Restoring Coronary Perfusion Pressure before Defibrillation after Chest Compression Interruptions

DOI: 10.4236/ojem.2014.22005   PDF   HTML   XML   3,707 Downloads   5,379 Views   Citations

Abstract

Background: Sufficient coronary perfusion pressure (CPP) to provide myocardial reperfusion is required for defibrillation success after prolonged ventricular fibrillation (VF) cardiac arrest. Chest compression interruptions cause a precipitous drop in CPP. Objective: To quantify the ex- tent to which CPP recovers to pre-pause levels following chest compression interruptions. Me- thods: This was a secondary analysis of data from two similar IACUC approved protocols. A total of 105 Yorkshire swine were included and VF was electrically induced. After 10 minutes of untreated VF in the first study (n = 52) and 12 minutes of untreated VF in the second (n = 53), CPR began and epinephrine was administered approximately 2 minutes prior to a planned 10-second pause to record an artifact-free ECG waveform segment. Following this pause, CPR was resumed for 20- seconds prior to defibrillation. CPP data were extracted from three time points: 2 minutes after epinephrine delivery (CPP1); following the chest compression pause (CPP2); and immediately before defibrillation (CPP3). Our primary outcome was defined as the ratio of CPP recovery (CPP3- CPP2) to the drop in CPP (CPP1-CPP2). Results: Interrupting compressions resulted in a significant drop in CPP (29.8 mmHg [95%CI: 26.2, 33.4] to 6.8 mmHg [95%CI: 5.4, 8.2]). Resuming CPR for restored 83% (95%CI: 78%, 86%) of the CPP lost. Conclusion: This study demonstrates that 83% of the decline in CPP values during a planned 10-second interruption in CPR can be restored with a short period of precordial compressions prior to defibrillation.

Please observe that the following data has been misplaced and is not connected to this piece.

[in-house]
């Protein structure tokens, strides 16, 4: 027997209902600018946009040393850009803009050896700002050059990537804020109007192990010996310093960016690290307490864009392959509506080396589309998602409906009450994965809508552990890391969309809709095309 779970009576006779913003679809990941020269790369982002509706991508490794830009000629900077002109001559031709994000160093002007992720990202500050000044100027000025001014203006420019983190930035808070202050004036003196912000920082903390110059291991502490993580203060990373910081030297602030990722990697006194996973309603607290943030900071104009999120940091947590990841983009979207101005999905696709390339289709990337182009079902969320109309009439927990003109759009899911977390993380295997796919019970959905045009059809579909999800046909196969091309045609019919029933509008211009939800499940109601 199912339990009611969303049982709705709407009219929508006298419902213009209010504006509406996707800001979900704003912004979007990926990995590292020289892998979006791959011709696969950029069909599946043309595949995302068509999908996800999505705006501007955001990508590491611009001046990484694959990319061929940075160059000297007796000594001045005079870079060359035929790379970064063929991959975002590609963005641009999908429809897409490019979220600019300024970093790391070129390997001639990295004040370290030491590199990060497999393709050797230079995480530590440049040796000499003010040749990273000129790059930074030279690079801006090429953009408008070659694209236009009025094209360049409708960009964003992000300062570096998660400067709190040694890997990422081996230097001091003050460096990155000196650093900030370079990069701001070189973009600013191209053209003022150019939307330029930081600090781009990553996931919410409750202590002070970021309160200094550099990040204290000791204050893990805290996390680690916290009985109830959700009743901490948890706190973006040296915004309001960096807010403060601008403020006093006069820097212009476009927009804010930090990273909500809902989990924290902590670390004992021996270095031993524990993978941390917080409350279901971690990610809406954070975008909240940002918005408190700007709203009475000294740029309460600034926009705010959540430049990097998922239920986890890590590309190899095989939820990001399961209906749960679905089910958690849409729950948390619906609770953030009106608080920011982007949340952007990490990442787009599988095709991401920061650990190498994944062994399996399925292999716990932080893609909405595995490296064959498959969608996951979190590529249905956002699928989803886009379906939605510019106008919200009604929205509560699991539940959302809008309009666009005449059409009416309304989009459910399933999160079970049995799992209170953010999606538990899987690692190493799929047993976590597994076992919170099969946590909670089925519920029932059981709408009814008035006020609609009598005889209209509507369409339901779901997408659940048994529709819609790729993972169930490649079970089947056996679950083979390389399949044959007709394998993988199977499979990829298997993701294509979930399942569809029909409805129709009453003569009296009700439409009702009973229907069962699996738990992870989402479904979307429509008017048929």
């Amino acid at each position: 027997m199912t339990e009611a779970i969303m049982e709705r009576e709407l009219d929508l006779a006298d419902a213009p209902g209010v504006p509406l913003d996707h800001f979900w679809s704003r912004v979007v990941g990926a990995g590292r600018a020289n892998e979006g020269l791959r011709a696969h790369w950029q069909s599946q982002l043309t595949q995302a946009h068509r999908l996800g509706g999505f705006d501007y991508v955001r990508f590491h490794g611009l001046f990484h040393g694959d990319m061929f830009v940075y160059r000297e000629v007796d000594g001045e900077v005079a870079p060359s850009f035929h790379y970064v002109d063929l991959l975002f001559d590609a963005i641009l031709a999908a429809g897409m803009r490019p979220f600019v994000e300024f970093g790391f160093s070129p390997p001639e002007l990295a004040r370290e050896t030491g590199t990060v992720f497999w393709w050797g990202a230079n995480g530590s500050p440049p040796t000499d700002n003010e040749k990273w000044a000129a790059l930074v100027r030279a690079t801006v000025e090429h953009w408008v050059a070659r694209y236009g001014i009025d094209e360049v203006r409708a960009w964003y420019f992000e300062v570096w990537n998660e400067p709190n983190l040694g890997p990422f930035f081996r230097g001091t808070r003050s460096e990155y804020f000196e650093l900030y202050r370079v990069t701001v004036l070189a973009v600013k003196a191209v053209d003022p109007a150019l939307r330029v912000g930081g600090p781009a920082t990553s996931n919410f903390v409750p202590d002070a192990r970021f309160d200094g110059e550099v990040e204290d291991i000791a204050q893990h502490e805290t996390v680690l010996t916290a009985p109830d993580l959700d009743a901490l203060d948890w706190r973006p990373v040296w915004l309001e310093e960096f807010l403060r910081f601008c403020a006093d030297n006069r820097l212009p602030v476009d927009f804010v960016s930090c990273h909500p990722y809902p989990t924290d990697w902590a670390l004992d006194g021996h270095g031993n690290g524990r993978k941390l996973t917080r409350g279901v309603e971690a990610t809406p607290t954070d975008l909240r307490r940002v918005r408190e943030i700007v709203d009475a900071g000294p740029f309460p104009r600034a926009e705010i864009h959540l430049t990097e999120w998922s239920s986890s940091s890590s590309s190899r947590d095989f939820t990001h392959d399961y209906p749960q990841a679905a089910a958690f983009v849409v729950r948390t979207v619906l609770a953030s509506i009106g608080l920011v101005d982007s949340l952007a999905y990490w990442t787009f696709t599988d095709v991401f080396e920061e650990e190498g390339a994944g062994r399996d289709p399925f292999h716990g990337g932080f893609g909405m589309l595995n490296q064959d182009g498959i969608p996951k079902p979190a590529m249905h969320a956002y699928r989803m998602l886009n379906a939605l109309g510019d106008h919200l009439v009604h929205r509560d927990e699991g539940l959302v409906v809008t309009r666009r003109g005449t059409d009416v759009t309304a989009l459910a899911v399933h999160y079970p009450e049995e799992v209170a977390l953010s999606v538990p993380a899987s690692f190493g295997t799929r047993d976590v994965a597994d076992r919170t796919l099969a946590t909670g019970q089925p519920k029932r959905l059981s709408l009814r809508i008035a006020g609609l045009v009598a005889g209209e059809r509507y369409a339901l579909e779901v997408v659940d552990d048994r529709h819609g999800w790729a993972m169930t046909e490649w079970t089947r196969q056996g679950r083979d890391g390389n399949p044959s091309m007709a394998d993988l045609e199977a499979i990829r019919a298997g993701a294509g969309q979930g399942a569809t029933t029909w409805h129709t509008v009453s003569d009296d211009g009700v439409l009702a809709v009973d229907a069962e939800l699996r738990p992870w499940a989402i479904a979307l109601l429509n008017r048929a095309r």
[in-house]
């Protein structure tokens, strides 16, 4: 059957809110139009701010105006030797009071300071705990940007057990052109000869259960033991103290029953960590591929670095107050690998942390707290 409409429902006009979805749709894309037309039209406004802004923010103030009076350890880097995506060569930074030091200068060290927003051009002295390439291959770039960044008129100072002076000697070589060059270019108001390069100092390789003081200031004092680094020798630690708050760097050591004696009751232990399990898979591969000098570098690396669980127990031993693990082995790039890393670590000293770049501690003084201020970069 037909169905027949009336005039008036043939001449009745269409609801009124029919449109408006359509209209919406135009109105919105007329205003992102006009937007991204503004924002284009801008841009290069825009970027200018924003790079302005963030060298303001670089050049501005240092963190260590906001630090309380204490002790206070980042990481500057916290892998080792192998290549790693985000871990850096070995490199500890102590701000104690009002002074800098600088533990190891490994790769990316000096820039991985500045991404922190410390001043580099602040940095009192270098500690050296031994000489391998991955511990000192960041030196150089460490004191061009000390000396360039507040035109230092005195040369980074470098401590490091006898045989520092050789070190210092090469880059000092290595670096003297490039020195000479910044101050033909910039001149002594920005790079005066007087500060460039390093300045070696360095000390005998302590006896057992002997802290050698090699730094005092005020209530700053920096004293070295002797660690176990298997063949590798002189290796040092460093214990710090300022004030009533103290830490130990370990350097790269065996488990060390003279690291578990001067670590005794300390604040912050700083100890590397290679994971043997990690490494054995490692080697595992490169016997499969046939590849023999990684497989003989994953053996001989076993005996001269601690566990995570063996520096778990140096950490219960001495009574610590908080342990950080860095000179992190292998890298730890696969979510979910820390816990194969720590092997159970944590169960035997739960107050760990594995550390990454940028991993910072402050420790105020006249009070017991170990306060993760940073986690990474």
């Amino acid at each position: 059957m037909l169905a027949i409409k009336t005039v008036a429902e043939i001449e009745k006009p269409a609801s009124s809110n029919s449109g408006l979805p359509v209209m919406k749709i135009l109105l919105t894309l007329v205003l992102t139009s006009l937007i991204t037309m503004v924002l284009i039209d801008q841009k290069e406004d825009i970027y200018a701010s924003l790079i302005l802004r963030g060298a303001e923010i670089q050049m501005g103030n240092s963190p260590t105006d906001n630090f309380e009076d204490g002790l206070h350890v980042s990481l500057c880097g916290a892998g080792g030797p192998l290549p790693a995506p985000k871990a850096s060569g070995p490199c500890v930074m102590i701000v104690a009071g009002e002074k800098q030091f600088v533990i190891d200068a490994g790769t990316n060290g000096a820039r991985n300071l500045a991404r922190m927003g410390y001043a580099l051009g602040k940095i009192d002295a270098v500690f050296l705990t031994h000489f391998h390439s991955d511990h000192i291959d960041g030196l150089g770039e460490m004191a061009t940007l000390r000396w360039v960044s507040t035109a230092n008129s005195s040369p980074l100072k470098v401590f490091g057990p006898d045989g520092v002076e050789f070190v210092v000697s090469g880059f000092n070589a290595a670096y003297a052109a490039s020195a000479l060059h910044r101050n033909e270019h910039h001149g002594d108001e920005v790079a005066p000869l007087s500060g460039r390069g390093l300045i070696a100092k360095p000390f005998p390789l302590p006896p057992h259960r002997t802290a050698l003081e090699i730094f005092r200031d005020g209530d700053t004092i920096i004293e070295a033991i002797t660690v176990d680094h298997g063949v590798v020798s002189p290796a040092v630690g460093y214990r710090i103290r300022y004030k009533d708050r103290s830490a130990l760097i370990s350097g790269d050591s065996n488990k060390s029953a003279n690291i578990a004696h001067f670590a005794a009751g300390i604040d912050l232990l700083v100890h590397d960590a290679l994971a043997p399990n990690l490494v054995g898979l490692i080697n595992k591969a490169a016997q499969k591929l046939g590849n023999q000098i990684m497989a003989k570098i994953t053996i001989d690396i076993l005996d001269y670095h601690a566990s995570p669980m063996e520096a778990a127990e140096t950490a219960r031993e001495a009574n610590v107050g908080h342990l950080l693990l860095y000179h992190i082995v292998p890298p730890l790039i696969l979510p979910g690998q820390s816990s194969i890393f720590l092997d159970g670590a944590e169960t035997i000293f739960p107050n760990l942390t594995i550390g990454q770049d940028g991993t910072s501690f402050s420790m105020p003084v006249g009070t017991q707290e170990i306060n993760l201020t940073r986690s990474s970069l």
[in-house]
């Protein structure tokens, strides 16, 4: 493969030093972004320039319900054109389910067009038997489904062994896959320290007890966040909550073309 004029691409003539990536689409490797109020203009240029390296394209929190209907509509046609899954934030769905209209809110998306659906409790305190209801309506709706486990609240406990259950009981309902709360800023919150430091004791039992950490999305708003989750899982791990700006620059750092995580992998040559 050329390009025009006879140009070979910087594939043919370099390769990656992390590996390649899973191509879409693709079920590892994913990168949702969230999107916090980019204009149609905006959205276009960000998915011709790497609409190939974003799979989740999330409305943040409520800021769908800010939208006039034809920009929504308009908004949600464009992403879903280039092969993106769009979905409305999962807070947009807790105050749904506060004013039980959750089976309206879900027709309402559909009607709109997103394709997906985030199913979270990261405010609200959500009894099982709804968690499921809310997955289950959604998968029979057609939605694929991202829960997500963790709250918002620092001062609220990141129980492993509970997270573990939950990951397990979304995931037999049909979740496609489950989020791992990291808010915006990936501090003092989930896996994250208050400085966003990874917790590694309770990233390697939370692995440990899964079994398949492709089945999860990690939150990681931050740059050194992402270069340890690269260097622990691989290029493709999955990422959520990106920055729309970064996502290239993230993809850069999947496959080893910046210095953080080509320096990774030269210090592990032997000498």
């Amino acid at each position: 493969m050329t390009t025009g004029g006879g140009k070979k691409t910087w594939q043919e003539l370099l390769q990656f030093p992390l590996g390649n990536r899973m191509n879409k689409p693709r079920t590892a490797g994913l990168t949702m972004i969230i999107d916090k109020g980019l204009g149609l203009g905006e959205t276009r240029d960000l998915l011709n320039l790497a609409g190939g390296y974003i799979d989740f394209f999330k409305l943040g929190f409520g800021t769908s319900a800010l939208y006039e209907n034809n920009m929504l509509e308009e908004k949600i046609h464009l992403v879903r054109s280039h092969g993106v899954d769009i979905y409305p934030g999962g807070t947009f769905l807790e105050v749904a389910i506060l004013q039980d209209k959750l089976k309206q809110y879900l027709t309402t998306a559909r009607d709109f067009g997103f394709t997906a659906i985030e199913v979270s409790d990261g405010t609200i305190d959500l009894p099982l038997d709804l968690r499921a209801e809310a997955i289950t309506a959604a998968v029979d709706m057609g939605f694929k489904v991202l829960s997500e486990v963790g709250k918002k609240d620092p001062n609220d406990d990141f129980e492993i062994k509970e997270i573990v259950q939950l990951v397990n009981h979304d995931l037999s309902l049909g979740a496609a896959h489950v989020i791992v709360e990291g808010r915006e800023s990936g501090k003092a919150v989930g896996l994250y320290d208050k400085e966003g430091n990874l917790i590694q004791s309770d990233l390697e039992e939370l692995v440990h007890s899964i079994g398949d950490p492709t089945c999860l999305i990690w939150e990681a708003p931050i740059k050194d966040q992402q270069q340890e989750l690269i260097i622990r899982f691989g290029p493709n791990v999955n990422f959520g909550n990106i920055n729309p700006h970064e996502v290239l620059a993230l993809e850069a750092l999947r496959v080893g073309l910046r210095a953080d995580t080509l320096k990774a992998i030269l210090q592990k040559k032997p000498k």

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Mader, T. , Coute, R. , Kellogg, A. , Harris, J. , Millay, S. and Jensen, L. (2014) Restoring Coronary Perfusion Pressure before Defibrillation after Chest Compression Interruptions. Open Journal of Emergency Medicine, 2, 29-35. doi: 10.4236/ojem.2014.22005.

Conflicts of Interest

The authors declare no conflicts of interest.

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